Guess what? The short story is that Canon are mending it free of charge! The lovely lady in Customer Care sent me a warm and fun letter, entering into the spirit of the entertaining exchange, and Canon went onto my list of companies who know how to treat customers well. The camera hasn’t arrived yet but it will, and comes with another six months warranty – and a wise little warning not to try it again! Now THAT is up to Apple standards of customer care. Well done Canon. You’ve won my heart and go to the top of the class.

How do you look after the people in your life? Canon overlooked my humanity and were kind. They’ll be remembered for it.

Bilbo camper conversions won’t. The sad and uppity lady at the huge NEC mobile homes exhibition told me off for photographing her camper vans to get ideas for my own conversion. How silly! All the others were complimented by my interest, pointing out the features, chatting happily away and wishing me well. One guy said how people came back having converted their own camper and often bought a brand new one from them because they loved camper van life so much – for £32,000! Needless to say he WANTED me to take photos to remind me of how good his vans are.

And Canon didn’t expect the blog in their honour either. Want a good camera? Buy a Canon. The service is great and they love their customers. I really like being loved, don’t you?

The Arctic? Cool!

Cool. Well, more ‘Wet’ actually. Yes, the west coast of Norway is very wet as I found out. But stunningly beautiful.

As I returned from my last Big Trip in July 2011 I was asking myself about the next one. Poorly I definitely was, but it wasn’t stopping me from dreaming about the next long ride.

I was significantly ill with the Giardia parasite as I rode back from doing 23 countries in 25 days, the result of not taking proper precautions about ‘wild’ water. My tent was pitched beneath a huge wind turbine in Austria when my body decided to do everything possible to remove the parasite from my system. Fortunately I carry all the appropriate medication for such eventualities and got back to a pharmacy in a nearby town to renew my supplies and enjoy the luxury of a flush loo in a little coffee shop – pristine clean in Austria thankfully. (Solo riding means there is no one to mop your brow or call a doctor when you get ill. Or pack the tent up and load the bike come to that!)

But solo riding can be so addictive. Cast upon the people I meet for conversation, friendship and help when things don’t go according to plan, I develop an assumption that they will like me and help if they can.

And they do and do. Like the guys at Vromos in Bulgaria who turned up within 20 minutes of me phoning them for help, and fixed a stripped alternator belt, and got a tyre repaired at their expense, and checked the bike over.  And when I asked Yavor for the bill he looked at me and said, ‘But you bought the beers!’   I’d show you a picture of them, brilliant blokes, but my camera dropped off the bike going down into Greece and with it the memories therein of 60% of my trip. (I was gutted.)

I’ll get to the Arctic in a minute.  I must tell you about the guys in Thessaloniki who saw me waiting

The 1200GS Club Thessaloniki

by the White Tower and said “Are you coming to the meeting tonight?”  “What meeting?”  “The Thessaloniki GS Riders Club.” Of course I turned up. It was 200 metres away in a cafe in a pretty little park. I asked them if there was a floor I could sleep on somewhere, and a muscular tattoo artist with a big smile and an even bigger heart raised his hand and said “My place” and bought me a drink. The fact I kept up with him at the end of the evening as we zipped to this little village 40km in the opposite direction to the one I planned was a mark of my riding skills on unfamiliar roads in the dark!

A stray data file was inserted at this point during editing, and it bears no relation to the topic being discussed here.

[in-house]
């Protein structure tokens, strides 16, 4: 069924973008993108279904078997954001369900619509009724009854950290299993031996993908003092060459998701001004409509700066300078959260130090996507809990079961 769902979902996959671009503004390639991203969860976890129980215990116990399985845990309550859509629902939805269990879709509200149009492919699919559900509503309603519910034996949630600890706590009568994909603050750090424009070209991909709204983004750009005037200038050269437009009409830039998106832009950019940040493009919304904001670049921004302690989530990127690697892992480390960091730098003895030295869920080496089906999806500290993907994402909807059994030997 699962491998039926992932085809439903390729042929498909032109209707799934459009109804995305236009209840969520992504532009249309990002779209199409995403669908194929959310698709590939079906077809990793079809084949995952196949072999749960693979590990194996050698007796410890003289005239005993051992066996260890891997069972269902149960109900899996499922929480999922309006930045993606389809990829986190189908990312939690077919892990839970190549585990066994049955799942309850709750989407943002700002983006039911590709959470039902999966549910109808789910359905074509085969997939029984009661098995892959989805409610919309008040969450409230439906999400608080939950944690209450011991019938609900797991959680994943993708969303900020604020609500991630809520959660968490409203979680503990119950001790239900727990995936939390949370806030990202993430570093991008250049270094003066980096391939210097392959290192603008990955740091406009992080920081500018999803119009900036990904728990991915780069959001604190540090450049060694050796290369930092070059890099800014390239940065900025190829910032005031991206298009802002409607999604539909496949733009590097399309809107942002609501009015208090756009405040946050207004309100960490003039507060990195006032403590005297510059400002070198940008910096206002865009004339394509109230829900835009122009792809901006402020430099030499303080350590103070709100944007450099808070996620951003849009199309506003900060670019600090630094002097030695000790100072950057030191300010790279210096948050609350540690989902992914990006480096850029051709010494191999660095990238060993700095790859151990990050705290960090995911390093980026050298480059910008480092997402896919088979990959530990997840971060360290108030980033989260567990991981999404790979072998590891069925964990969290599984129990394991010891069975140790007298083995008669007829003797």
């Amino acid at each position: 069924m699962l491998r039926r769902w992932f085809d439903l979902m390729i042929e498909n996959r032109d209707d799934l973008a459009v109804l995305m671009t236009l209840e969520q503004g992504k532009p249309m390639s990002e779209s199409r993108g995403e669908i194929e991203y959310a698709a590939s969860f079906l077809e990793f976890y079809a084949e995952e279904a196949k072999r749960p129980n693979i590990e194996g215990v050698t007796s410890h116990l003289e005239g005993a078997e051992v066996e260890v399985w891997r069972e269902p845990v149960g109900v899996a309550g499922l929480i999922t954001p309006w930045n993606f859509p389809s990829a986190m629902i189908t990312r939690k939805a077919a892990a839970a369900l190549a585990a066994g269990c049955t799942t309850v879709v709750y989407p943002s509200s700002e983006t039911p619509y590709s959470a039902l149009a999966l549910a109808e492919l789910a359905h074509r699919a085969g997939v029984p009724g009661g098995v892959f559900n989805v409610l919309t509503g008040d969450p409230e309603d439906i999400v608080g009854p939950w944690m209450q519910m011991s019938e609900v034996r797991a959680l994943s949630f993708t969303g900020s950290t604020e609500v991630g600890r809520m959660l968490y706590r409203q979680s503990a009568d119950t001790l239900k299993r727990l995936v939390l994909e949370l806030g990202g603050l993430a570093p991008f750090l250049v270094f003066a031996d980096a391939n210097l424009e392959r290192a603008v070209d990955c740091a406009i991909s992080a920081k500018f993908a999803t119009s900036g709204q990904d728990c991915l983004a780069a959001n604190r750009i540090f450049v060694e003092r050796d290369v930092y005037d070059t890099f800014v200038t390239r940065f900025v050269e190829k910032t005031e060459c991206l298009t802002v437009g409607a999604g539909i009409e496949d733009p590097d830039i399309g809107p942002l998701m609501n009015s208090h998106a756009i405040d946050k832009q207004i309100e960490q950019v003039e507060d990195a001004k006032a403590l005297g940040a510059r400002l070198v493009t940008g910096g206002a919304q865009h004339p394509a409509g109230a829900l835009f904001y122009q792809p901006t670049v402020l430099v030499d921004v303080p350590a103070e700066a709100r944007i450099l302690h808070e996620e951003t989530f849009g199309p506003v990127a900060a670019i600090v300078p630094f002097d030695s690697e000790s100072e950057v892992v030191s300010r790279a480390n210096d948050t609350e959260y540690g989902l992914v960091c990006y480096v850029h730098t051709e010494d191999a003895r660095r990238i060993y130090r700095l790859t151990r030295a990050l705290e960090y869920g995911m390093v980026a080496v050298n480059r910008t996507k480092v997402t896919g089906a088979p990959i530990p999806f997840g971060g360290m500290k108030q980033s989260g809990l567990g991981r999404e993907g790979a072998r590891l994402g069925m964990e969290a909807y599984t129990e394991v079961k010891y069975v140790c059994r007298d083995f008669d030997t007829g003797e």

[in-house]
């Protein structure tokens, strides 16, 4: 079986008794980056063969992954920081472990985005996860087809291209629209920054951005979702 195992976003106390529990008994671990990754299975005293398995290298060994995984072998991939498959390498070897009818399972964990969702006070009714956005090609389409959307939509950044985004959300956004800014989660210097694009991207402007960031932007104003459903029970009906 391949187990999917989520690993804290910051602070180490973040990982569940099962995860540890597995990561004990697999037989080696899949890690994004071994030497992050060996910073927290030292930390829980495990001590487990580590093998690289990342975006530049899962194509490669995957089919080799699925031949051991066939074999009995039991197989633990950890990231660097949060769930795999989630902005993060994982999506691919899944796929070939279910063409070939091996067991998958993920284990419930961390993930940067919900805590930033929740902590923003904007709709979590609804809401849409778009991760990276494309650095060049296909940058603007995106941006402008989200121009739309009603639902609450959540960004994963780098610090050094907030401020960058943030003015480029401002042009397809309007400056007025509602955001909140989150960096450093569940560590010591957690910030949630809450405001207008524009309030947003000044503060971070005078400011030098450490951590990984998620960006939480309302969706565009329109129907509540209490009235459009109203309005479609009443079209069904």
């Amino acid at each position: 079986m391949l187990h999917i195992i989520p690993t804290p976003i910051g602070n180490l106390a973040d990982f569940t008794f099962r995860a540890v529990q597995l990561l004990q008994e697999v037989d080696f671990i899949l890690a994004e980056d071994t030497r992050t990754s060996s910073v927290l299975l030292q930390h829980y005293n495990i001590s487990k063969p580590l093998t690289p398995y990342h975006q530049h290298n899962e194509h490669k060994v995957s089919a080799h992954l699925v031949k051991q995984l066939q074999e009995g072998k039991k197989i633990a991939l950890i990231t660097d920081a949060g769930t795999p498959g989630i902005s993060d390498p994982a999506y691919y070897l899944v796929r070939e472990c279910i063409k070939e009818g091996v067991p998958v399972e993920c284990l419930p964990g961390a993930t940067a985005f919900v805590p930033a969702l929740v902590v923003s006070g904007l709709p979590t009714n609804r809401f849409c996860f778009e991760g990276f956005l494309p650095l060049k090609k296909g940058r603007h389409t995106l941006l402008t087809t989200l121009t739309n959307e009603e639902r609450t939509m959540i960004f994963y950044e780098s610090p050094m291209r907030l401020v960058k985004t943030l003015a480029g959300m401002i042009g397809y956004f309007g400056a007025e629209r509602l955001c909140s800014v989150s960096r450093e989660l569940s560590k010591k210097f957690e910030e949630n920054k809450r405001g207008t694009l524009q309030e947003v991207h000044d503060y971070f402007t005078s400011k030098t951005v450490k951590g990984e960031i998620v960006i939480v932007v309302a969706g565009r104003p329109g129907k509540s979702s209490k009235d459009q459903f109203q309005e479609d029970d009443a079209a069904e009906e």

The most caring tattoo artist in the world.

A fantastic evening with brilliant guys unfazed by the catastrophic state of their country’s finances. I left Greece on an old ‘tramp’ ferry, sleeping on the open car deck, sheltering from the sea spray.

I slept on the car deck under the stars – and the spray.

Ok.  I left for the Arctic on 13th July 2012. It had been waiting for me since 2009 when I visited

Breakfast brought in by an angel, Puttegarten.

Norway the first time and hadn’t had the time to ride so far north. It was unfinished business and had to be done. The last day of undiminished 24hour daylight (Daylight not sunlight, as a lady on the ferry wisely reminded me!) was on the 17th. I had four days to get from Thakeham to above the Arctic Circle. I decided that the Puttegarten ferry was the route I’d take, up the west coast of Sweden. I got within 30 miles of the said ferry on Day 1, camping in a field overnight and waking to the sound of a car stopping near my tent. A German lady presented me with her good wishes for my trip and a bag of freshly baked bread rolls – still warm from the oven. Brilliant.

The next day and I was up near Oslo.  The day after it was Trondheim.  Then across the

Typical weather for July – note the dry patch to the side of the bike!

1

mountains. (Cold. Snow. Rain. Sharp wind.) A few miles further on from the empty car park I stopped in to admire the mountains I came to the official Arctic Circle. It was still the 17th. Fantastic. Some photos and on to Skutvik to catch the ferry to Lofoten.  It arrived at Svolvaer at half past midnight. In broad daylight. It wasn’t going to get much darker for a few weeks, and the sun was shining in the morning when I

The Lofoten campsite

awoke to my first rest day at a free camping site dedicated to the climbing fraternity.  It had a tap and a ‘drop loo’ (use your imagination) and a view of the sea in front, and a view of the mountains behind.

Two thousand miles in just a few days. I was in the Lofoten, a spectacular group of islands spilling out into the Norwegian Sea.

I had 12 days to get home.